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UPDATE [15/04/2016] - by LeeSharp NOTE: Bridging is popular, and so it has reference material in several places that may not all be updated at once. These are the links I know of;

Installing bridge utilities

You will need the bridge utilities for that, which all you need to do is install the bridge-utils package.

 apt-get install bridge-utils 

Setting up bridge utilities

With no further ado, this is my /etc/network/interfaces file:

# This file describes the network interfaces available on your system
# and how to activate them. For more information, see interfaces(5).

# The loopback network interface
auto lo
iface lo inet loopback

# This is a list of hotpluggable network interfaces.
# They will be activated automatically by the hotplug subsystem.
auto eth0
auto ath0
auto br0

# The internet network interface
iface eth0 inet dhcp

# The wireless side of the bridge
iface ath0 inet manual
  wireless-essid MY_ESSID
  wireless-key **********
  wireless-mode master

# The local network bridge
iface br0 inet static
  bridge_ports ath0 eth1

The explanation is as simple as this file: the system is going to start eth0 (the internet side network interface), ath0 (the wireless network interface) and br0 (the bridge). ath0 being 'manual' and not 'static' or 'dhcp', no IP will be assigned to it, but I need the 'auto' to set the wireless parameters. eth1 is set up automatically as part of the bridge setup.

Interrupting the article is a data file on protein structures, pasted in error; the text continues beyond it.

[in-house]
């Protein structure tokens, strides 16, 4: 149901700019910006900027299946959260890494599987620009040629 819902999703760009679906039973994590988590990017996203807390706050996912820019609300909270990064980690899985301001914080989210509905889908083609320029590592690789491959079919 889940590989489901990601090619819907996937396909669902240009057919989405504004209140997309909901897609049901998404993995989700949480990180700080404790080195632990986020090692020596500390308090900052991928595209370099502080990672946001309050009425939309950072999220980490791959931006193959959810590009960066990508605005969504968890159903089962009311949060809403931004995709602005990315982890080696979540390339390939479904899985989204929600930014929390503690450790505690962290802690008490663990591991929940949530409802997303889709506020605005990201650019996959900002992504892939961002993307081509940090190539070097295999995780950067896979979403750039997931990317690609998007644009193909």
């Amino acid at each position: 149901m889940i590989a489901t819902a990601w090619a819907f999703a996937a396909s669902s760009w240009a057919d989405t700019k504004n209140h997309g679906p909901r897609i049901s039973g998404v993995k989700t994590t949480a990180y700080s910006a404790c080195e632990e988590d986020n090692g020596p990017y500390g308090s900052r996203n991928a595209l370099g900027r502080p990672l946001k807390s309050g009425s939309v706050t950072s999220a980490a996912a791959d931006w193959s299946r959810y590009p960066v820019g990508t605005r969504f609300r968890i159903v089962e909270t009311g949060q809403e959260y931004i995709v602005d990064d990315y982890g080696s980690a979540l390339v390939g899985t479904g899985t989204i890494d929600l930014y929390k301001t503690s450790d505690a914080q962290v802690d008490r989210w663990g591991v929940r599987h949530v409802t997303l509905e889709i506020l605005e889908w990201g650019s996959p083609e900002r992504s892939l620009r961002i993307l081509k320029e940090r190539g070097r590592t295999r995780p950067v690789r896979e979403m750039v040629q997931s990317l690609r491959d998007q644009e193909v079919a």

Note: the bridge takes time to come up. Be patient!

Before you start complaining, you should know that in fact, this does not work for me. For some reason, the atheros wireless interface goes back down in the process. I tried very hard to find a way to bring it back up, and the only one I could rely on was to add this in /etc/rc.local, just before the line containing 'exit 0':

ip link set dev ath0 up

This is an ugly hack, but at least it does bring ath0 up...

Note for Edgy users: the madwifi driver does not support setting the mode this way, and even using the required tool did not provide me a working access point.

UPDATE [27/05/2011] - by RoastingHosting. Aside from the above 'ugly hack' (which works fine). It is also possible to bring the interface up with no IP from the /etc/network/interfaces file - this is very handy for building virtual platforms where you simply want to connect a NIC to a physical port on a VLAN but assign no IP. The following worked for me on Ubuntu 10.04LTS

# Start #
auto eth1
iface eth1 inet manual
up ip link set eth1 up

auto br1
iface br1 inet manual
        bridge_ports eth1
        bridge_fd 0
        bridge_hello 2
        bridge_maxage 12
        bridge_stp off
# End #

The trick is setting both the physical NIC and the bridge to 'manual' mode then using the 'up ip link set ethX up' parameter. I hope this saves someone else some time!

Additional Resources

I struggled to find the right information, so I think this might be useful! If you want to write to me directly, my e-mail is on my wiki page at HervéFache.

Also, consider this article: http://www.linux.com/article.pl?sid=06/07/10/1729226 on the same subject.


BridgingNetworkInterfaces (last edited 2016-04-15 18:00:44 by leesharp)